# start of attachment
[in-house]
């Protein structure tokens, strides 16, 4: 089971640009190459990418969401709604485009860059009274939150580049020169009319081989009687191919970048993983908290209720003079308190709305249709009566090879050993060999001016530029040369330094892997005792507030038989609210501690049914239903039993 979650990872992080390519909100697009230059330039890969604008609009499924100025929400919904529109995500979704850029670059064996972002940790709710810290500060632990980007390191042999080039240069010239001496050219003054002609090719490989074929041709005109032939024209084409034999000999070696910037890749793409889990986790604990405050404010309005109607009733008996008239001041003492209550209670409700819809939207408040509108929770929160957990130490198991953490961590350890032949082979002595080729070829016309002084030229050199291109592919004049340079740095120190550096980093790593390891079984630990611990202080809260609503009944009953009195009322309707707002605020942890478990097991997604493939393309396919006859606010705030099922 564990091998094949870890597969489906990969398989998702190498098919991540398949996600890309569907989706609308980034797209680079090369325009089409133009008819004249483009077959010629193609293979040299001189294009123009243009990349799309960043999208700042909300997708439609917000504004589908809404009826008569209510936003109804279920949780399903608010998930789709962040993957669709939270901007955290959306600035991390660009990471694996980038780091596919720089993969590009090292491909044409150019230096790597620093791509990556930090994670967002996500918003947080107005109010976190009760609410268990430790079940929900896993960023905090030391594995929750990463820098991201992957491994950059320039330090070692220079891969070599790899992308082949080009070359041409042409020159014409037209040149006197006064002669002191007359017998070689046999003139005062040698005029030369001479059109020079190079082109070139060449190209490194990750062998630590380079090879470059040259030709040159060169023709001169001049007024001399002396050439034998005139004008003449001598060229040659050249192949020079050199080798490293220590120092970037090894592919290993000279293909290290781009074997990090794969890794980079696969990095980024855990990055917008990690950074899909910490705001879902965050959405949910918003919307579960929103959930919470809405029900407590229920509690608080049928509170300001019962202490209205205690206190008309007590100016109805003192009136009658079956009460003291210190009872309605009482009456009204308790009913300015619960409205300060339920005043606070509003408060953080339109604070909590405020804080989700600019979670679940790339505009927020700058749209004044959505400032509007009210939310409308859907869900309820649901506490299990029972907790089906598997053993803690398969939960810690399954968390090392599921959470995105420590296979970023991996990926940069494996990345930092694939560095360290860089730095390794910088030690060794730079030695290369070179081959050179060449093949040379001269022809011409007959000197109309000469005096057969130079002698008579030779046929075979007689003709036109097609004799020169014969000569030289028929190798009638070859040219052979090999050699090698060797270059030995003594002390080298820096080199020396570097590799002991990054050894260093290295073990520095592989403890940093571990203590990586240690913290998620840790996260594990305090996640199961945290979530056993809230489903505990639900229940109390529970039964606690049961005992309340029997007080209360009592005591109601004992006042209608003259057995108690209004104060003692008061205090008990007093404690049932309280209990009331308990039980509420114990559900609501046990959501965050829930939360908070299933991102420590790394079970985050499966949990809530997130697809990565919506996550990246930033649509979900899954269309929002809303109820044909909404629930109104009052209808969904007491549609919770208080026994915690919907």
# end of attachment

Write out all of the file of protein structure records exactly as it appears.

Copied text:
[in-house]
């Protein structure tokens, strides 16, 4: 089971640009190459990418969401709604485009860059009274939150580049020169009319081989009687191919970048993983908290209720003079308190709305249709009566090879050993060999001016530029040369330094892997005792507030038989609210501690049914239903039993 979650990872992080390519909100697009230059330039890969604008609009499924100025929400919904529109995500979704850029670059064996972002940790709710810290500060632990980007390191042999080039240069010239001496050219003054002609090719490989074929041709005109032939024209084409034999000999070696910037890749793409889990986790604990405050404010309005109607009733008996008239001041003492209550209670409700819809939207408040509108929770929160957990130490198991953490961590350890032949082979002595080729070829016309002084030229050199291109592919004049340079740095120190550096980093790593390891079984630990611990202080809260609503009944009953009195009322309707707002605020942890478990097991997604493939393309396919006859606010705030099922 564990091998094949870890597969489906990969398989998702190498098919991540398949996600890309569907989706609308980034797209680079090369325009089409133009008819004249483009077959010629193609293979040299001189294009123009243009990349799309960043999208700042909300997708439609917000504004589908809404009826008569209510936003109804279920949780399903608010998930789709962040993957669709939270901007955290959306600035991390660009990471694996980038780091596919720089993969590009090292491909044409150019230096790597620093791509990556930090994670967002996500918003947080107005109010976190009760609410268990430790079940929900896993960023905090030391594995929750990463820098991201992957491994950059320039330090070692220079891969070599790899992308082949080009070359041409042409020159014409037209040149006197006064002669002191007359017998070689046999003139005062040698005029030369001479059109020079190079082109070139060449190209490194990750062998630590380079090879470059040259030709040159060169023709001169001049007024001399002396050439034998005139004008003449001598060229040659050249192949020079050199080798490293220590120092970037090894592919290993000279293909290290781009074997990090794969890794980079696969990095980024855990990055917008990690950074899909910490705001879902965050959405949910918003919307579960929103959930919470809405029900407590229920509690608080049928509170300001019962202490209205205690206190008309007590100016109805003192009136009658079956009460003291210190009872309605009482009456009204308790009913300015619960409205300060339920005043606070509003408060953080339109604070909590405020804080989700600019979670679940790339505009927020700058749209004044959505400032509007009210939310409308859907869900309820649901506490299990029972907790089906598997053993803690398969939960810690399954968390090392599921959470995105420590296979970023991996990926940069494996990345930092694939560095360290860089730095390794910088030690060794730079030695290369070179081959050179060449093949040379001269022809011409007959000197109309000469005096057969130079002698008579030779046929075979007689003709036109097609004799020169014969000569030289028929190798009638070859040219052979090999050699090698060797270059030995003594002390080298820096080199020396570097590799002991990054050894260093290295073990520095592989403890940093571990203590990586240690913290998620840790996260594990305090996640199961945290979530056993809230489903505990639900229940109390529970039964606690049961005992309340029997007080209360009592005591109601004992006042209608003259057995108690209004104060003692008061205090008990007093404690049932309280209990009331308990039980509420114990559900609501046990959501965050829930939360908070299933991102420590790394079970985050499966949990809530997130697809990565919506996550990246930033649509979900899954269309929002809303109820044909909404629930109104009052209808969904007491549609919770208080026994915690919907």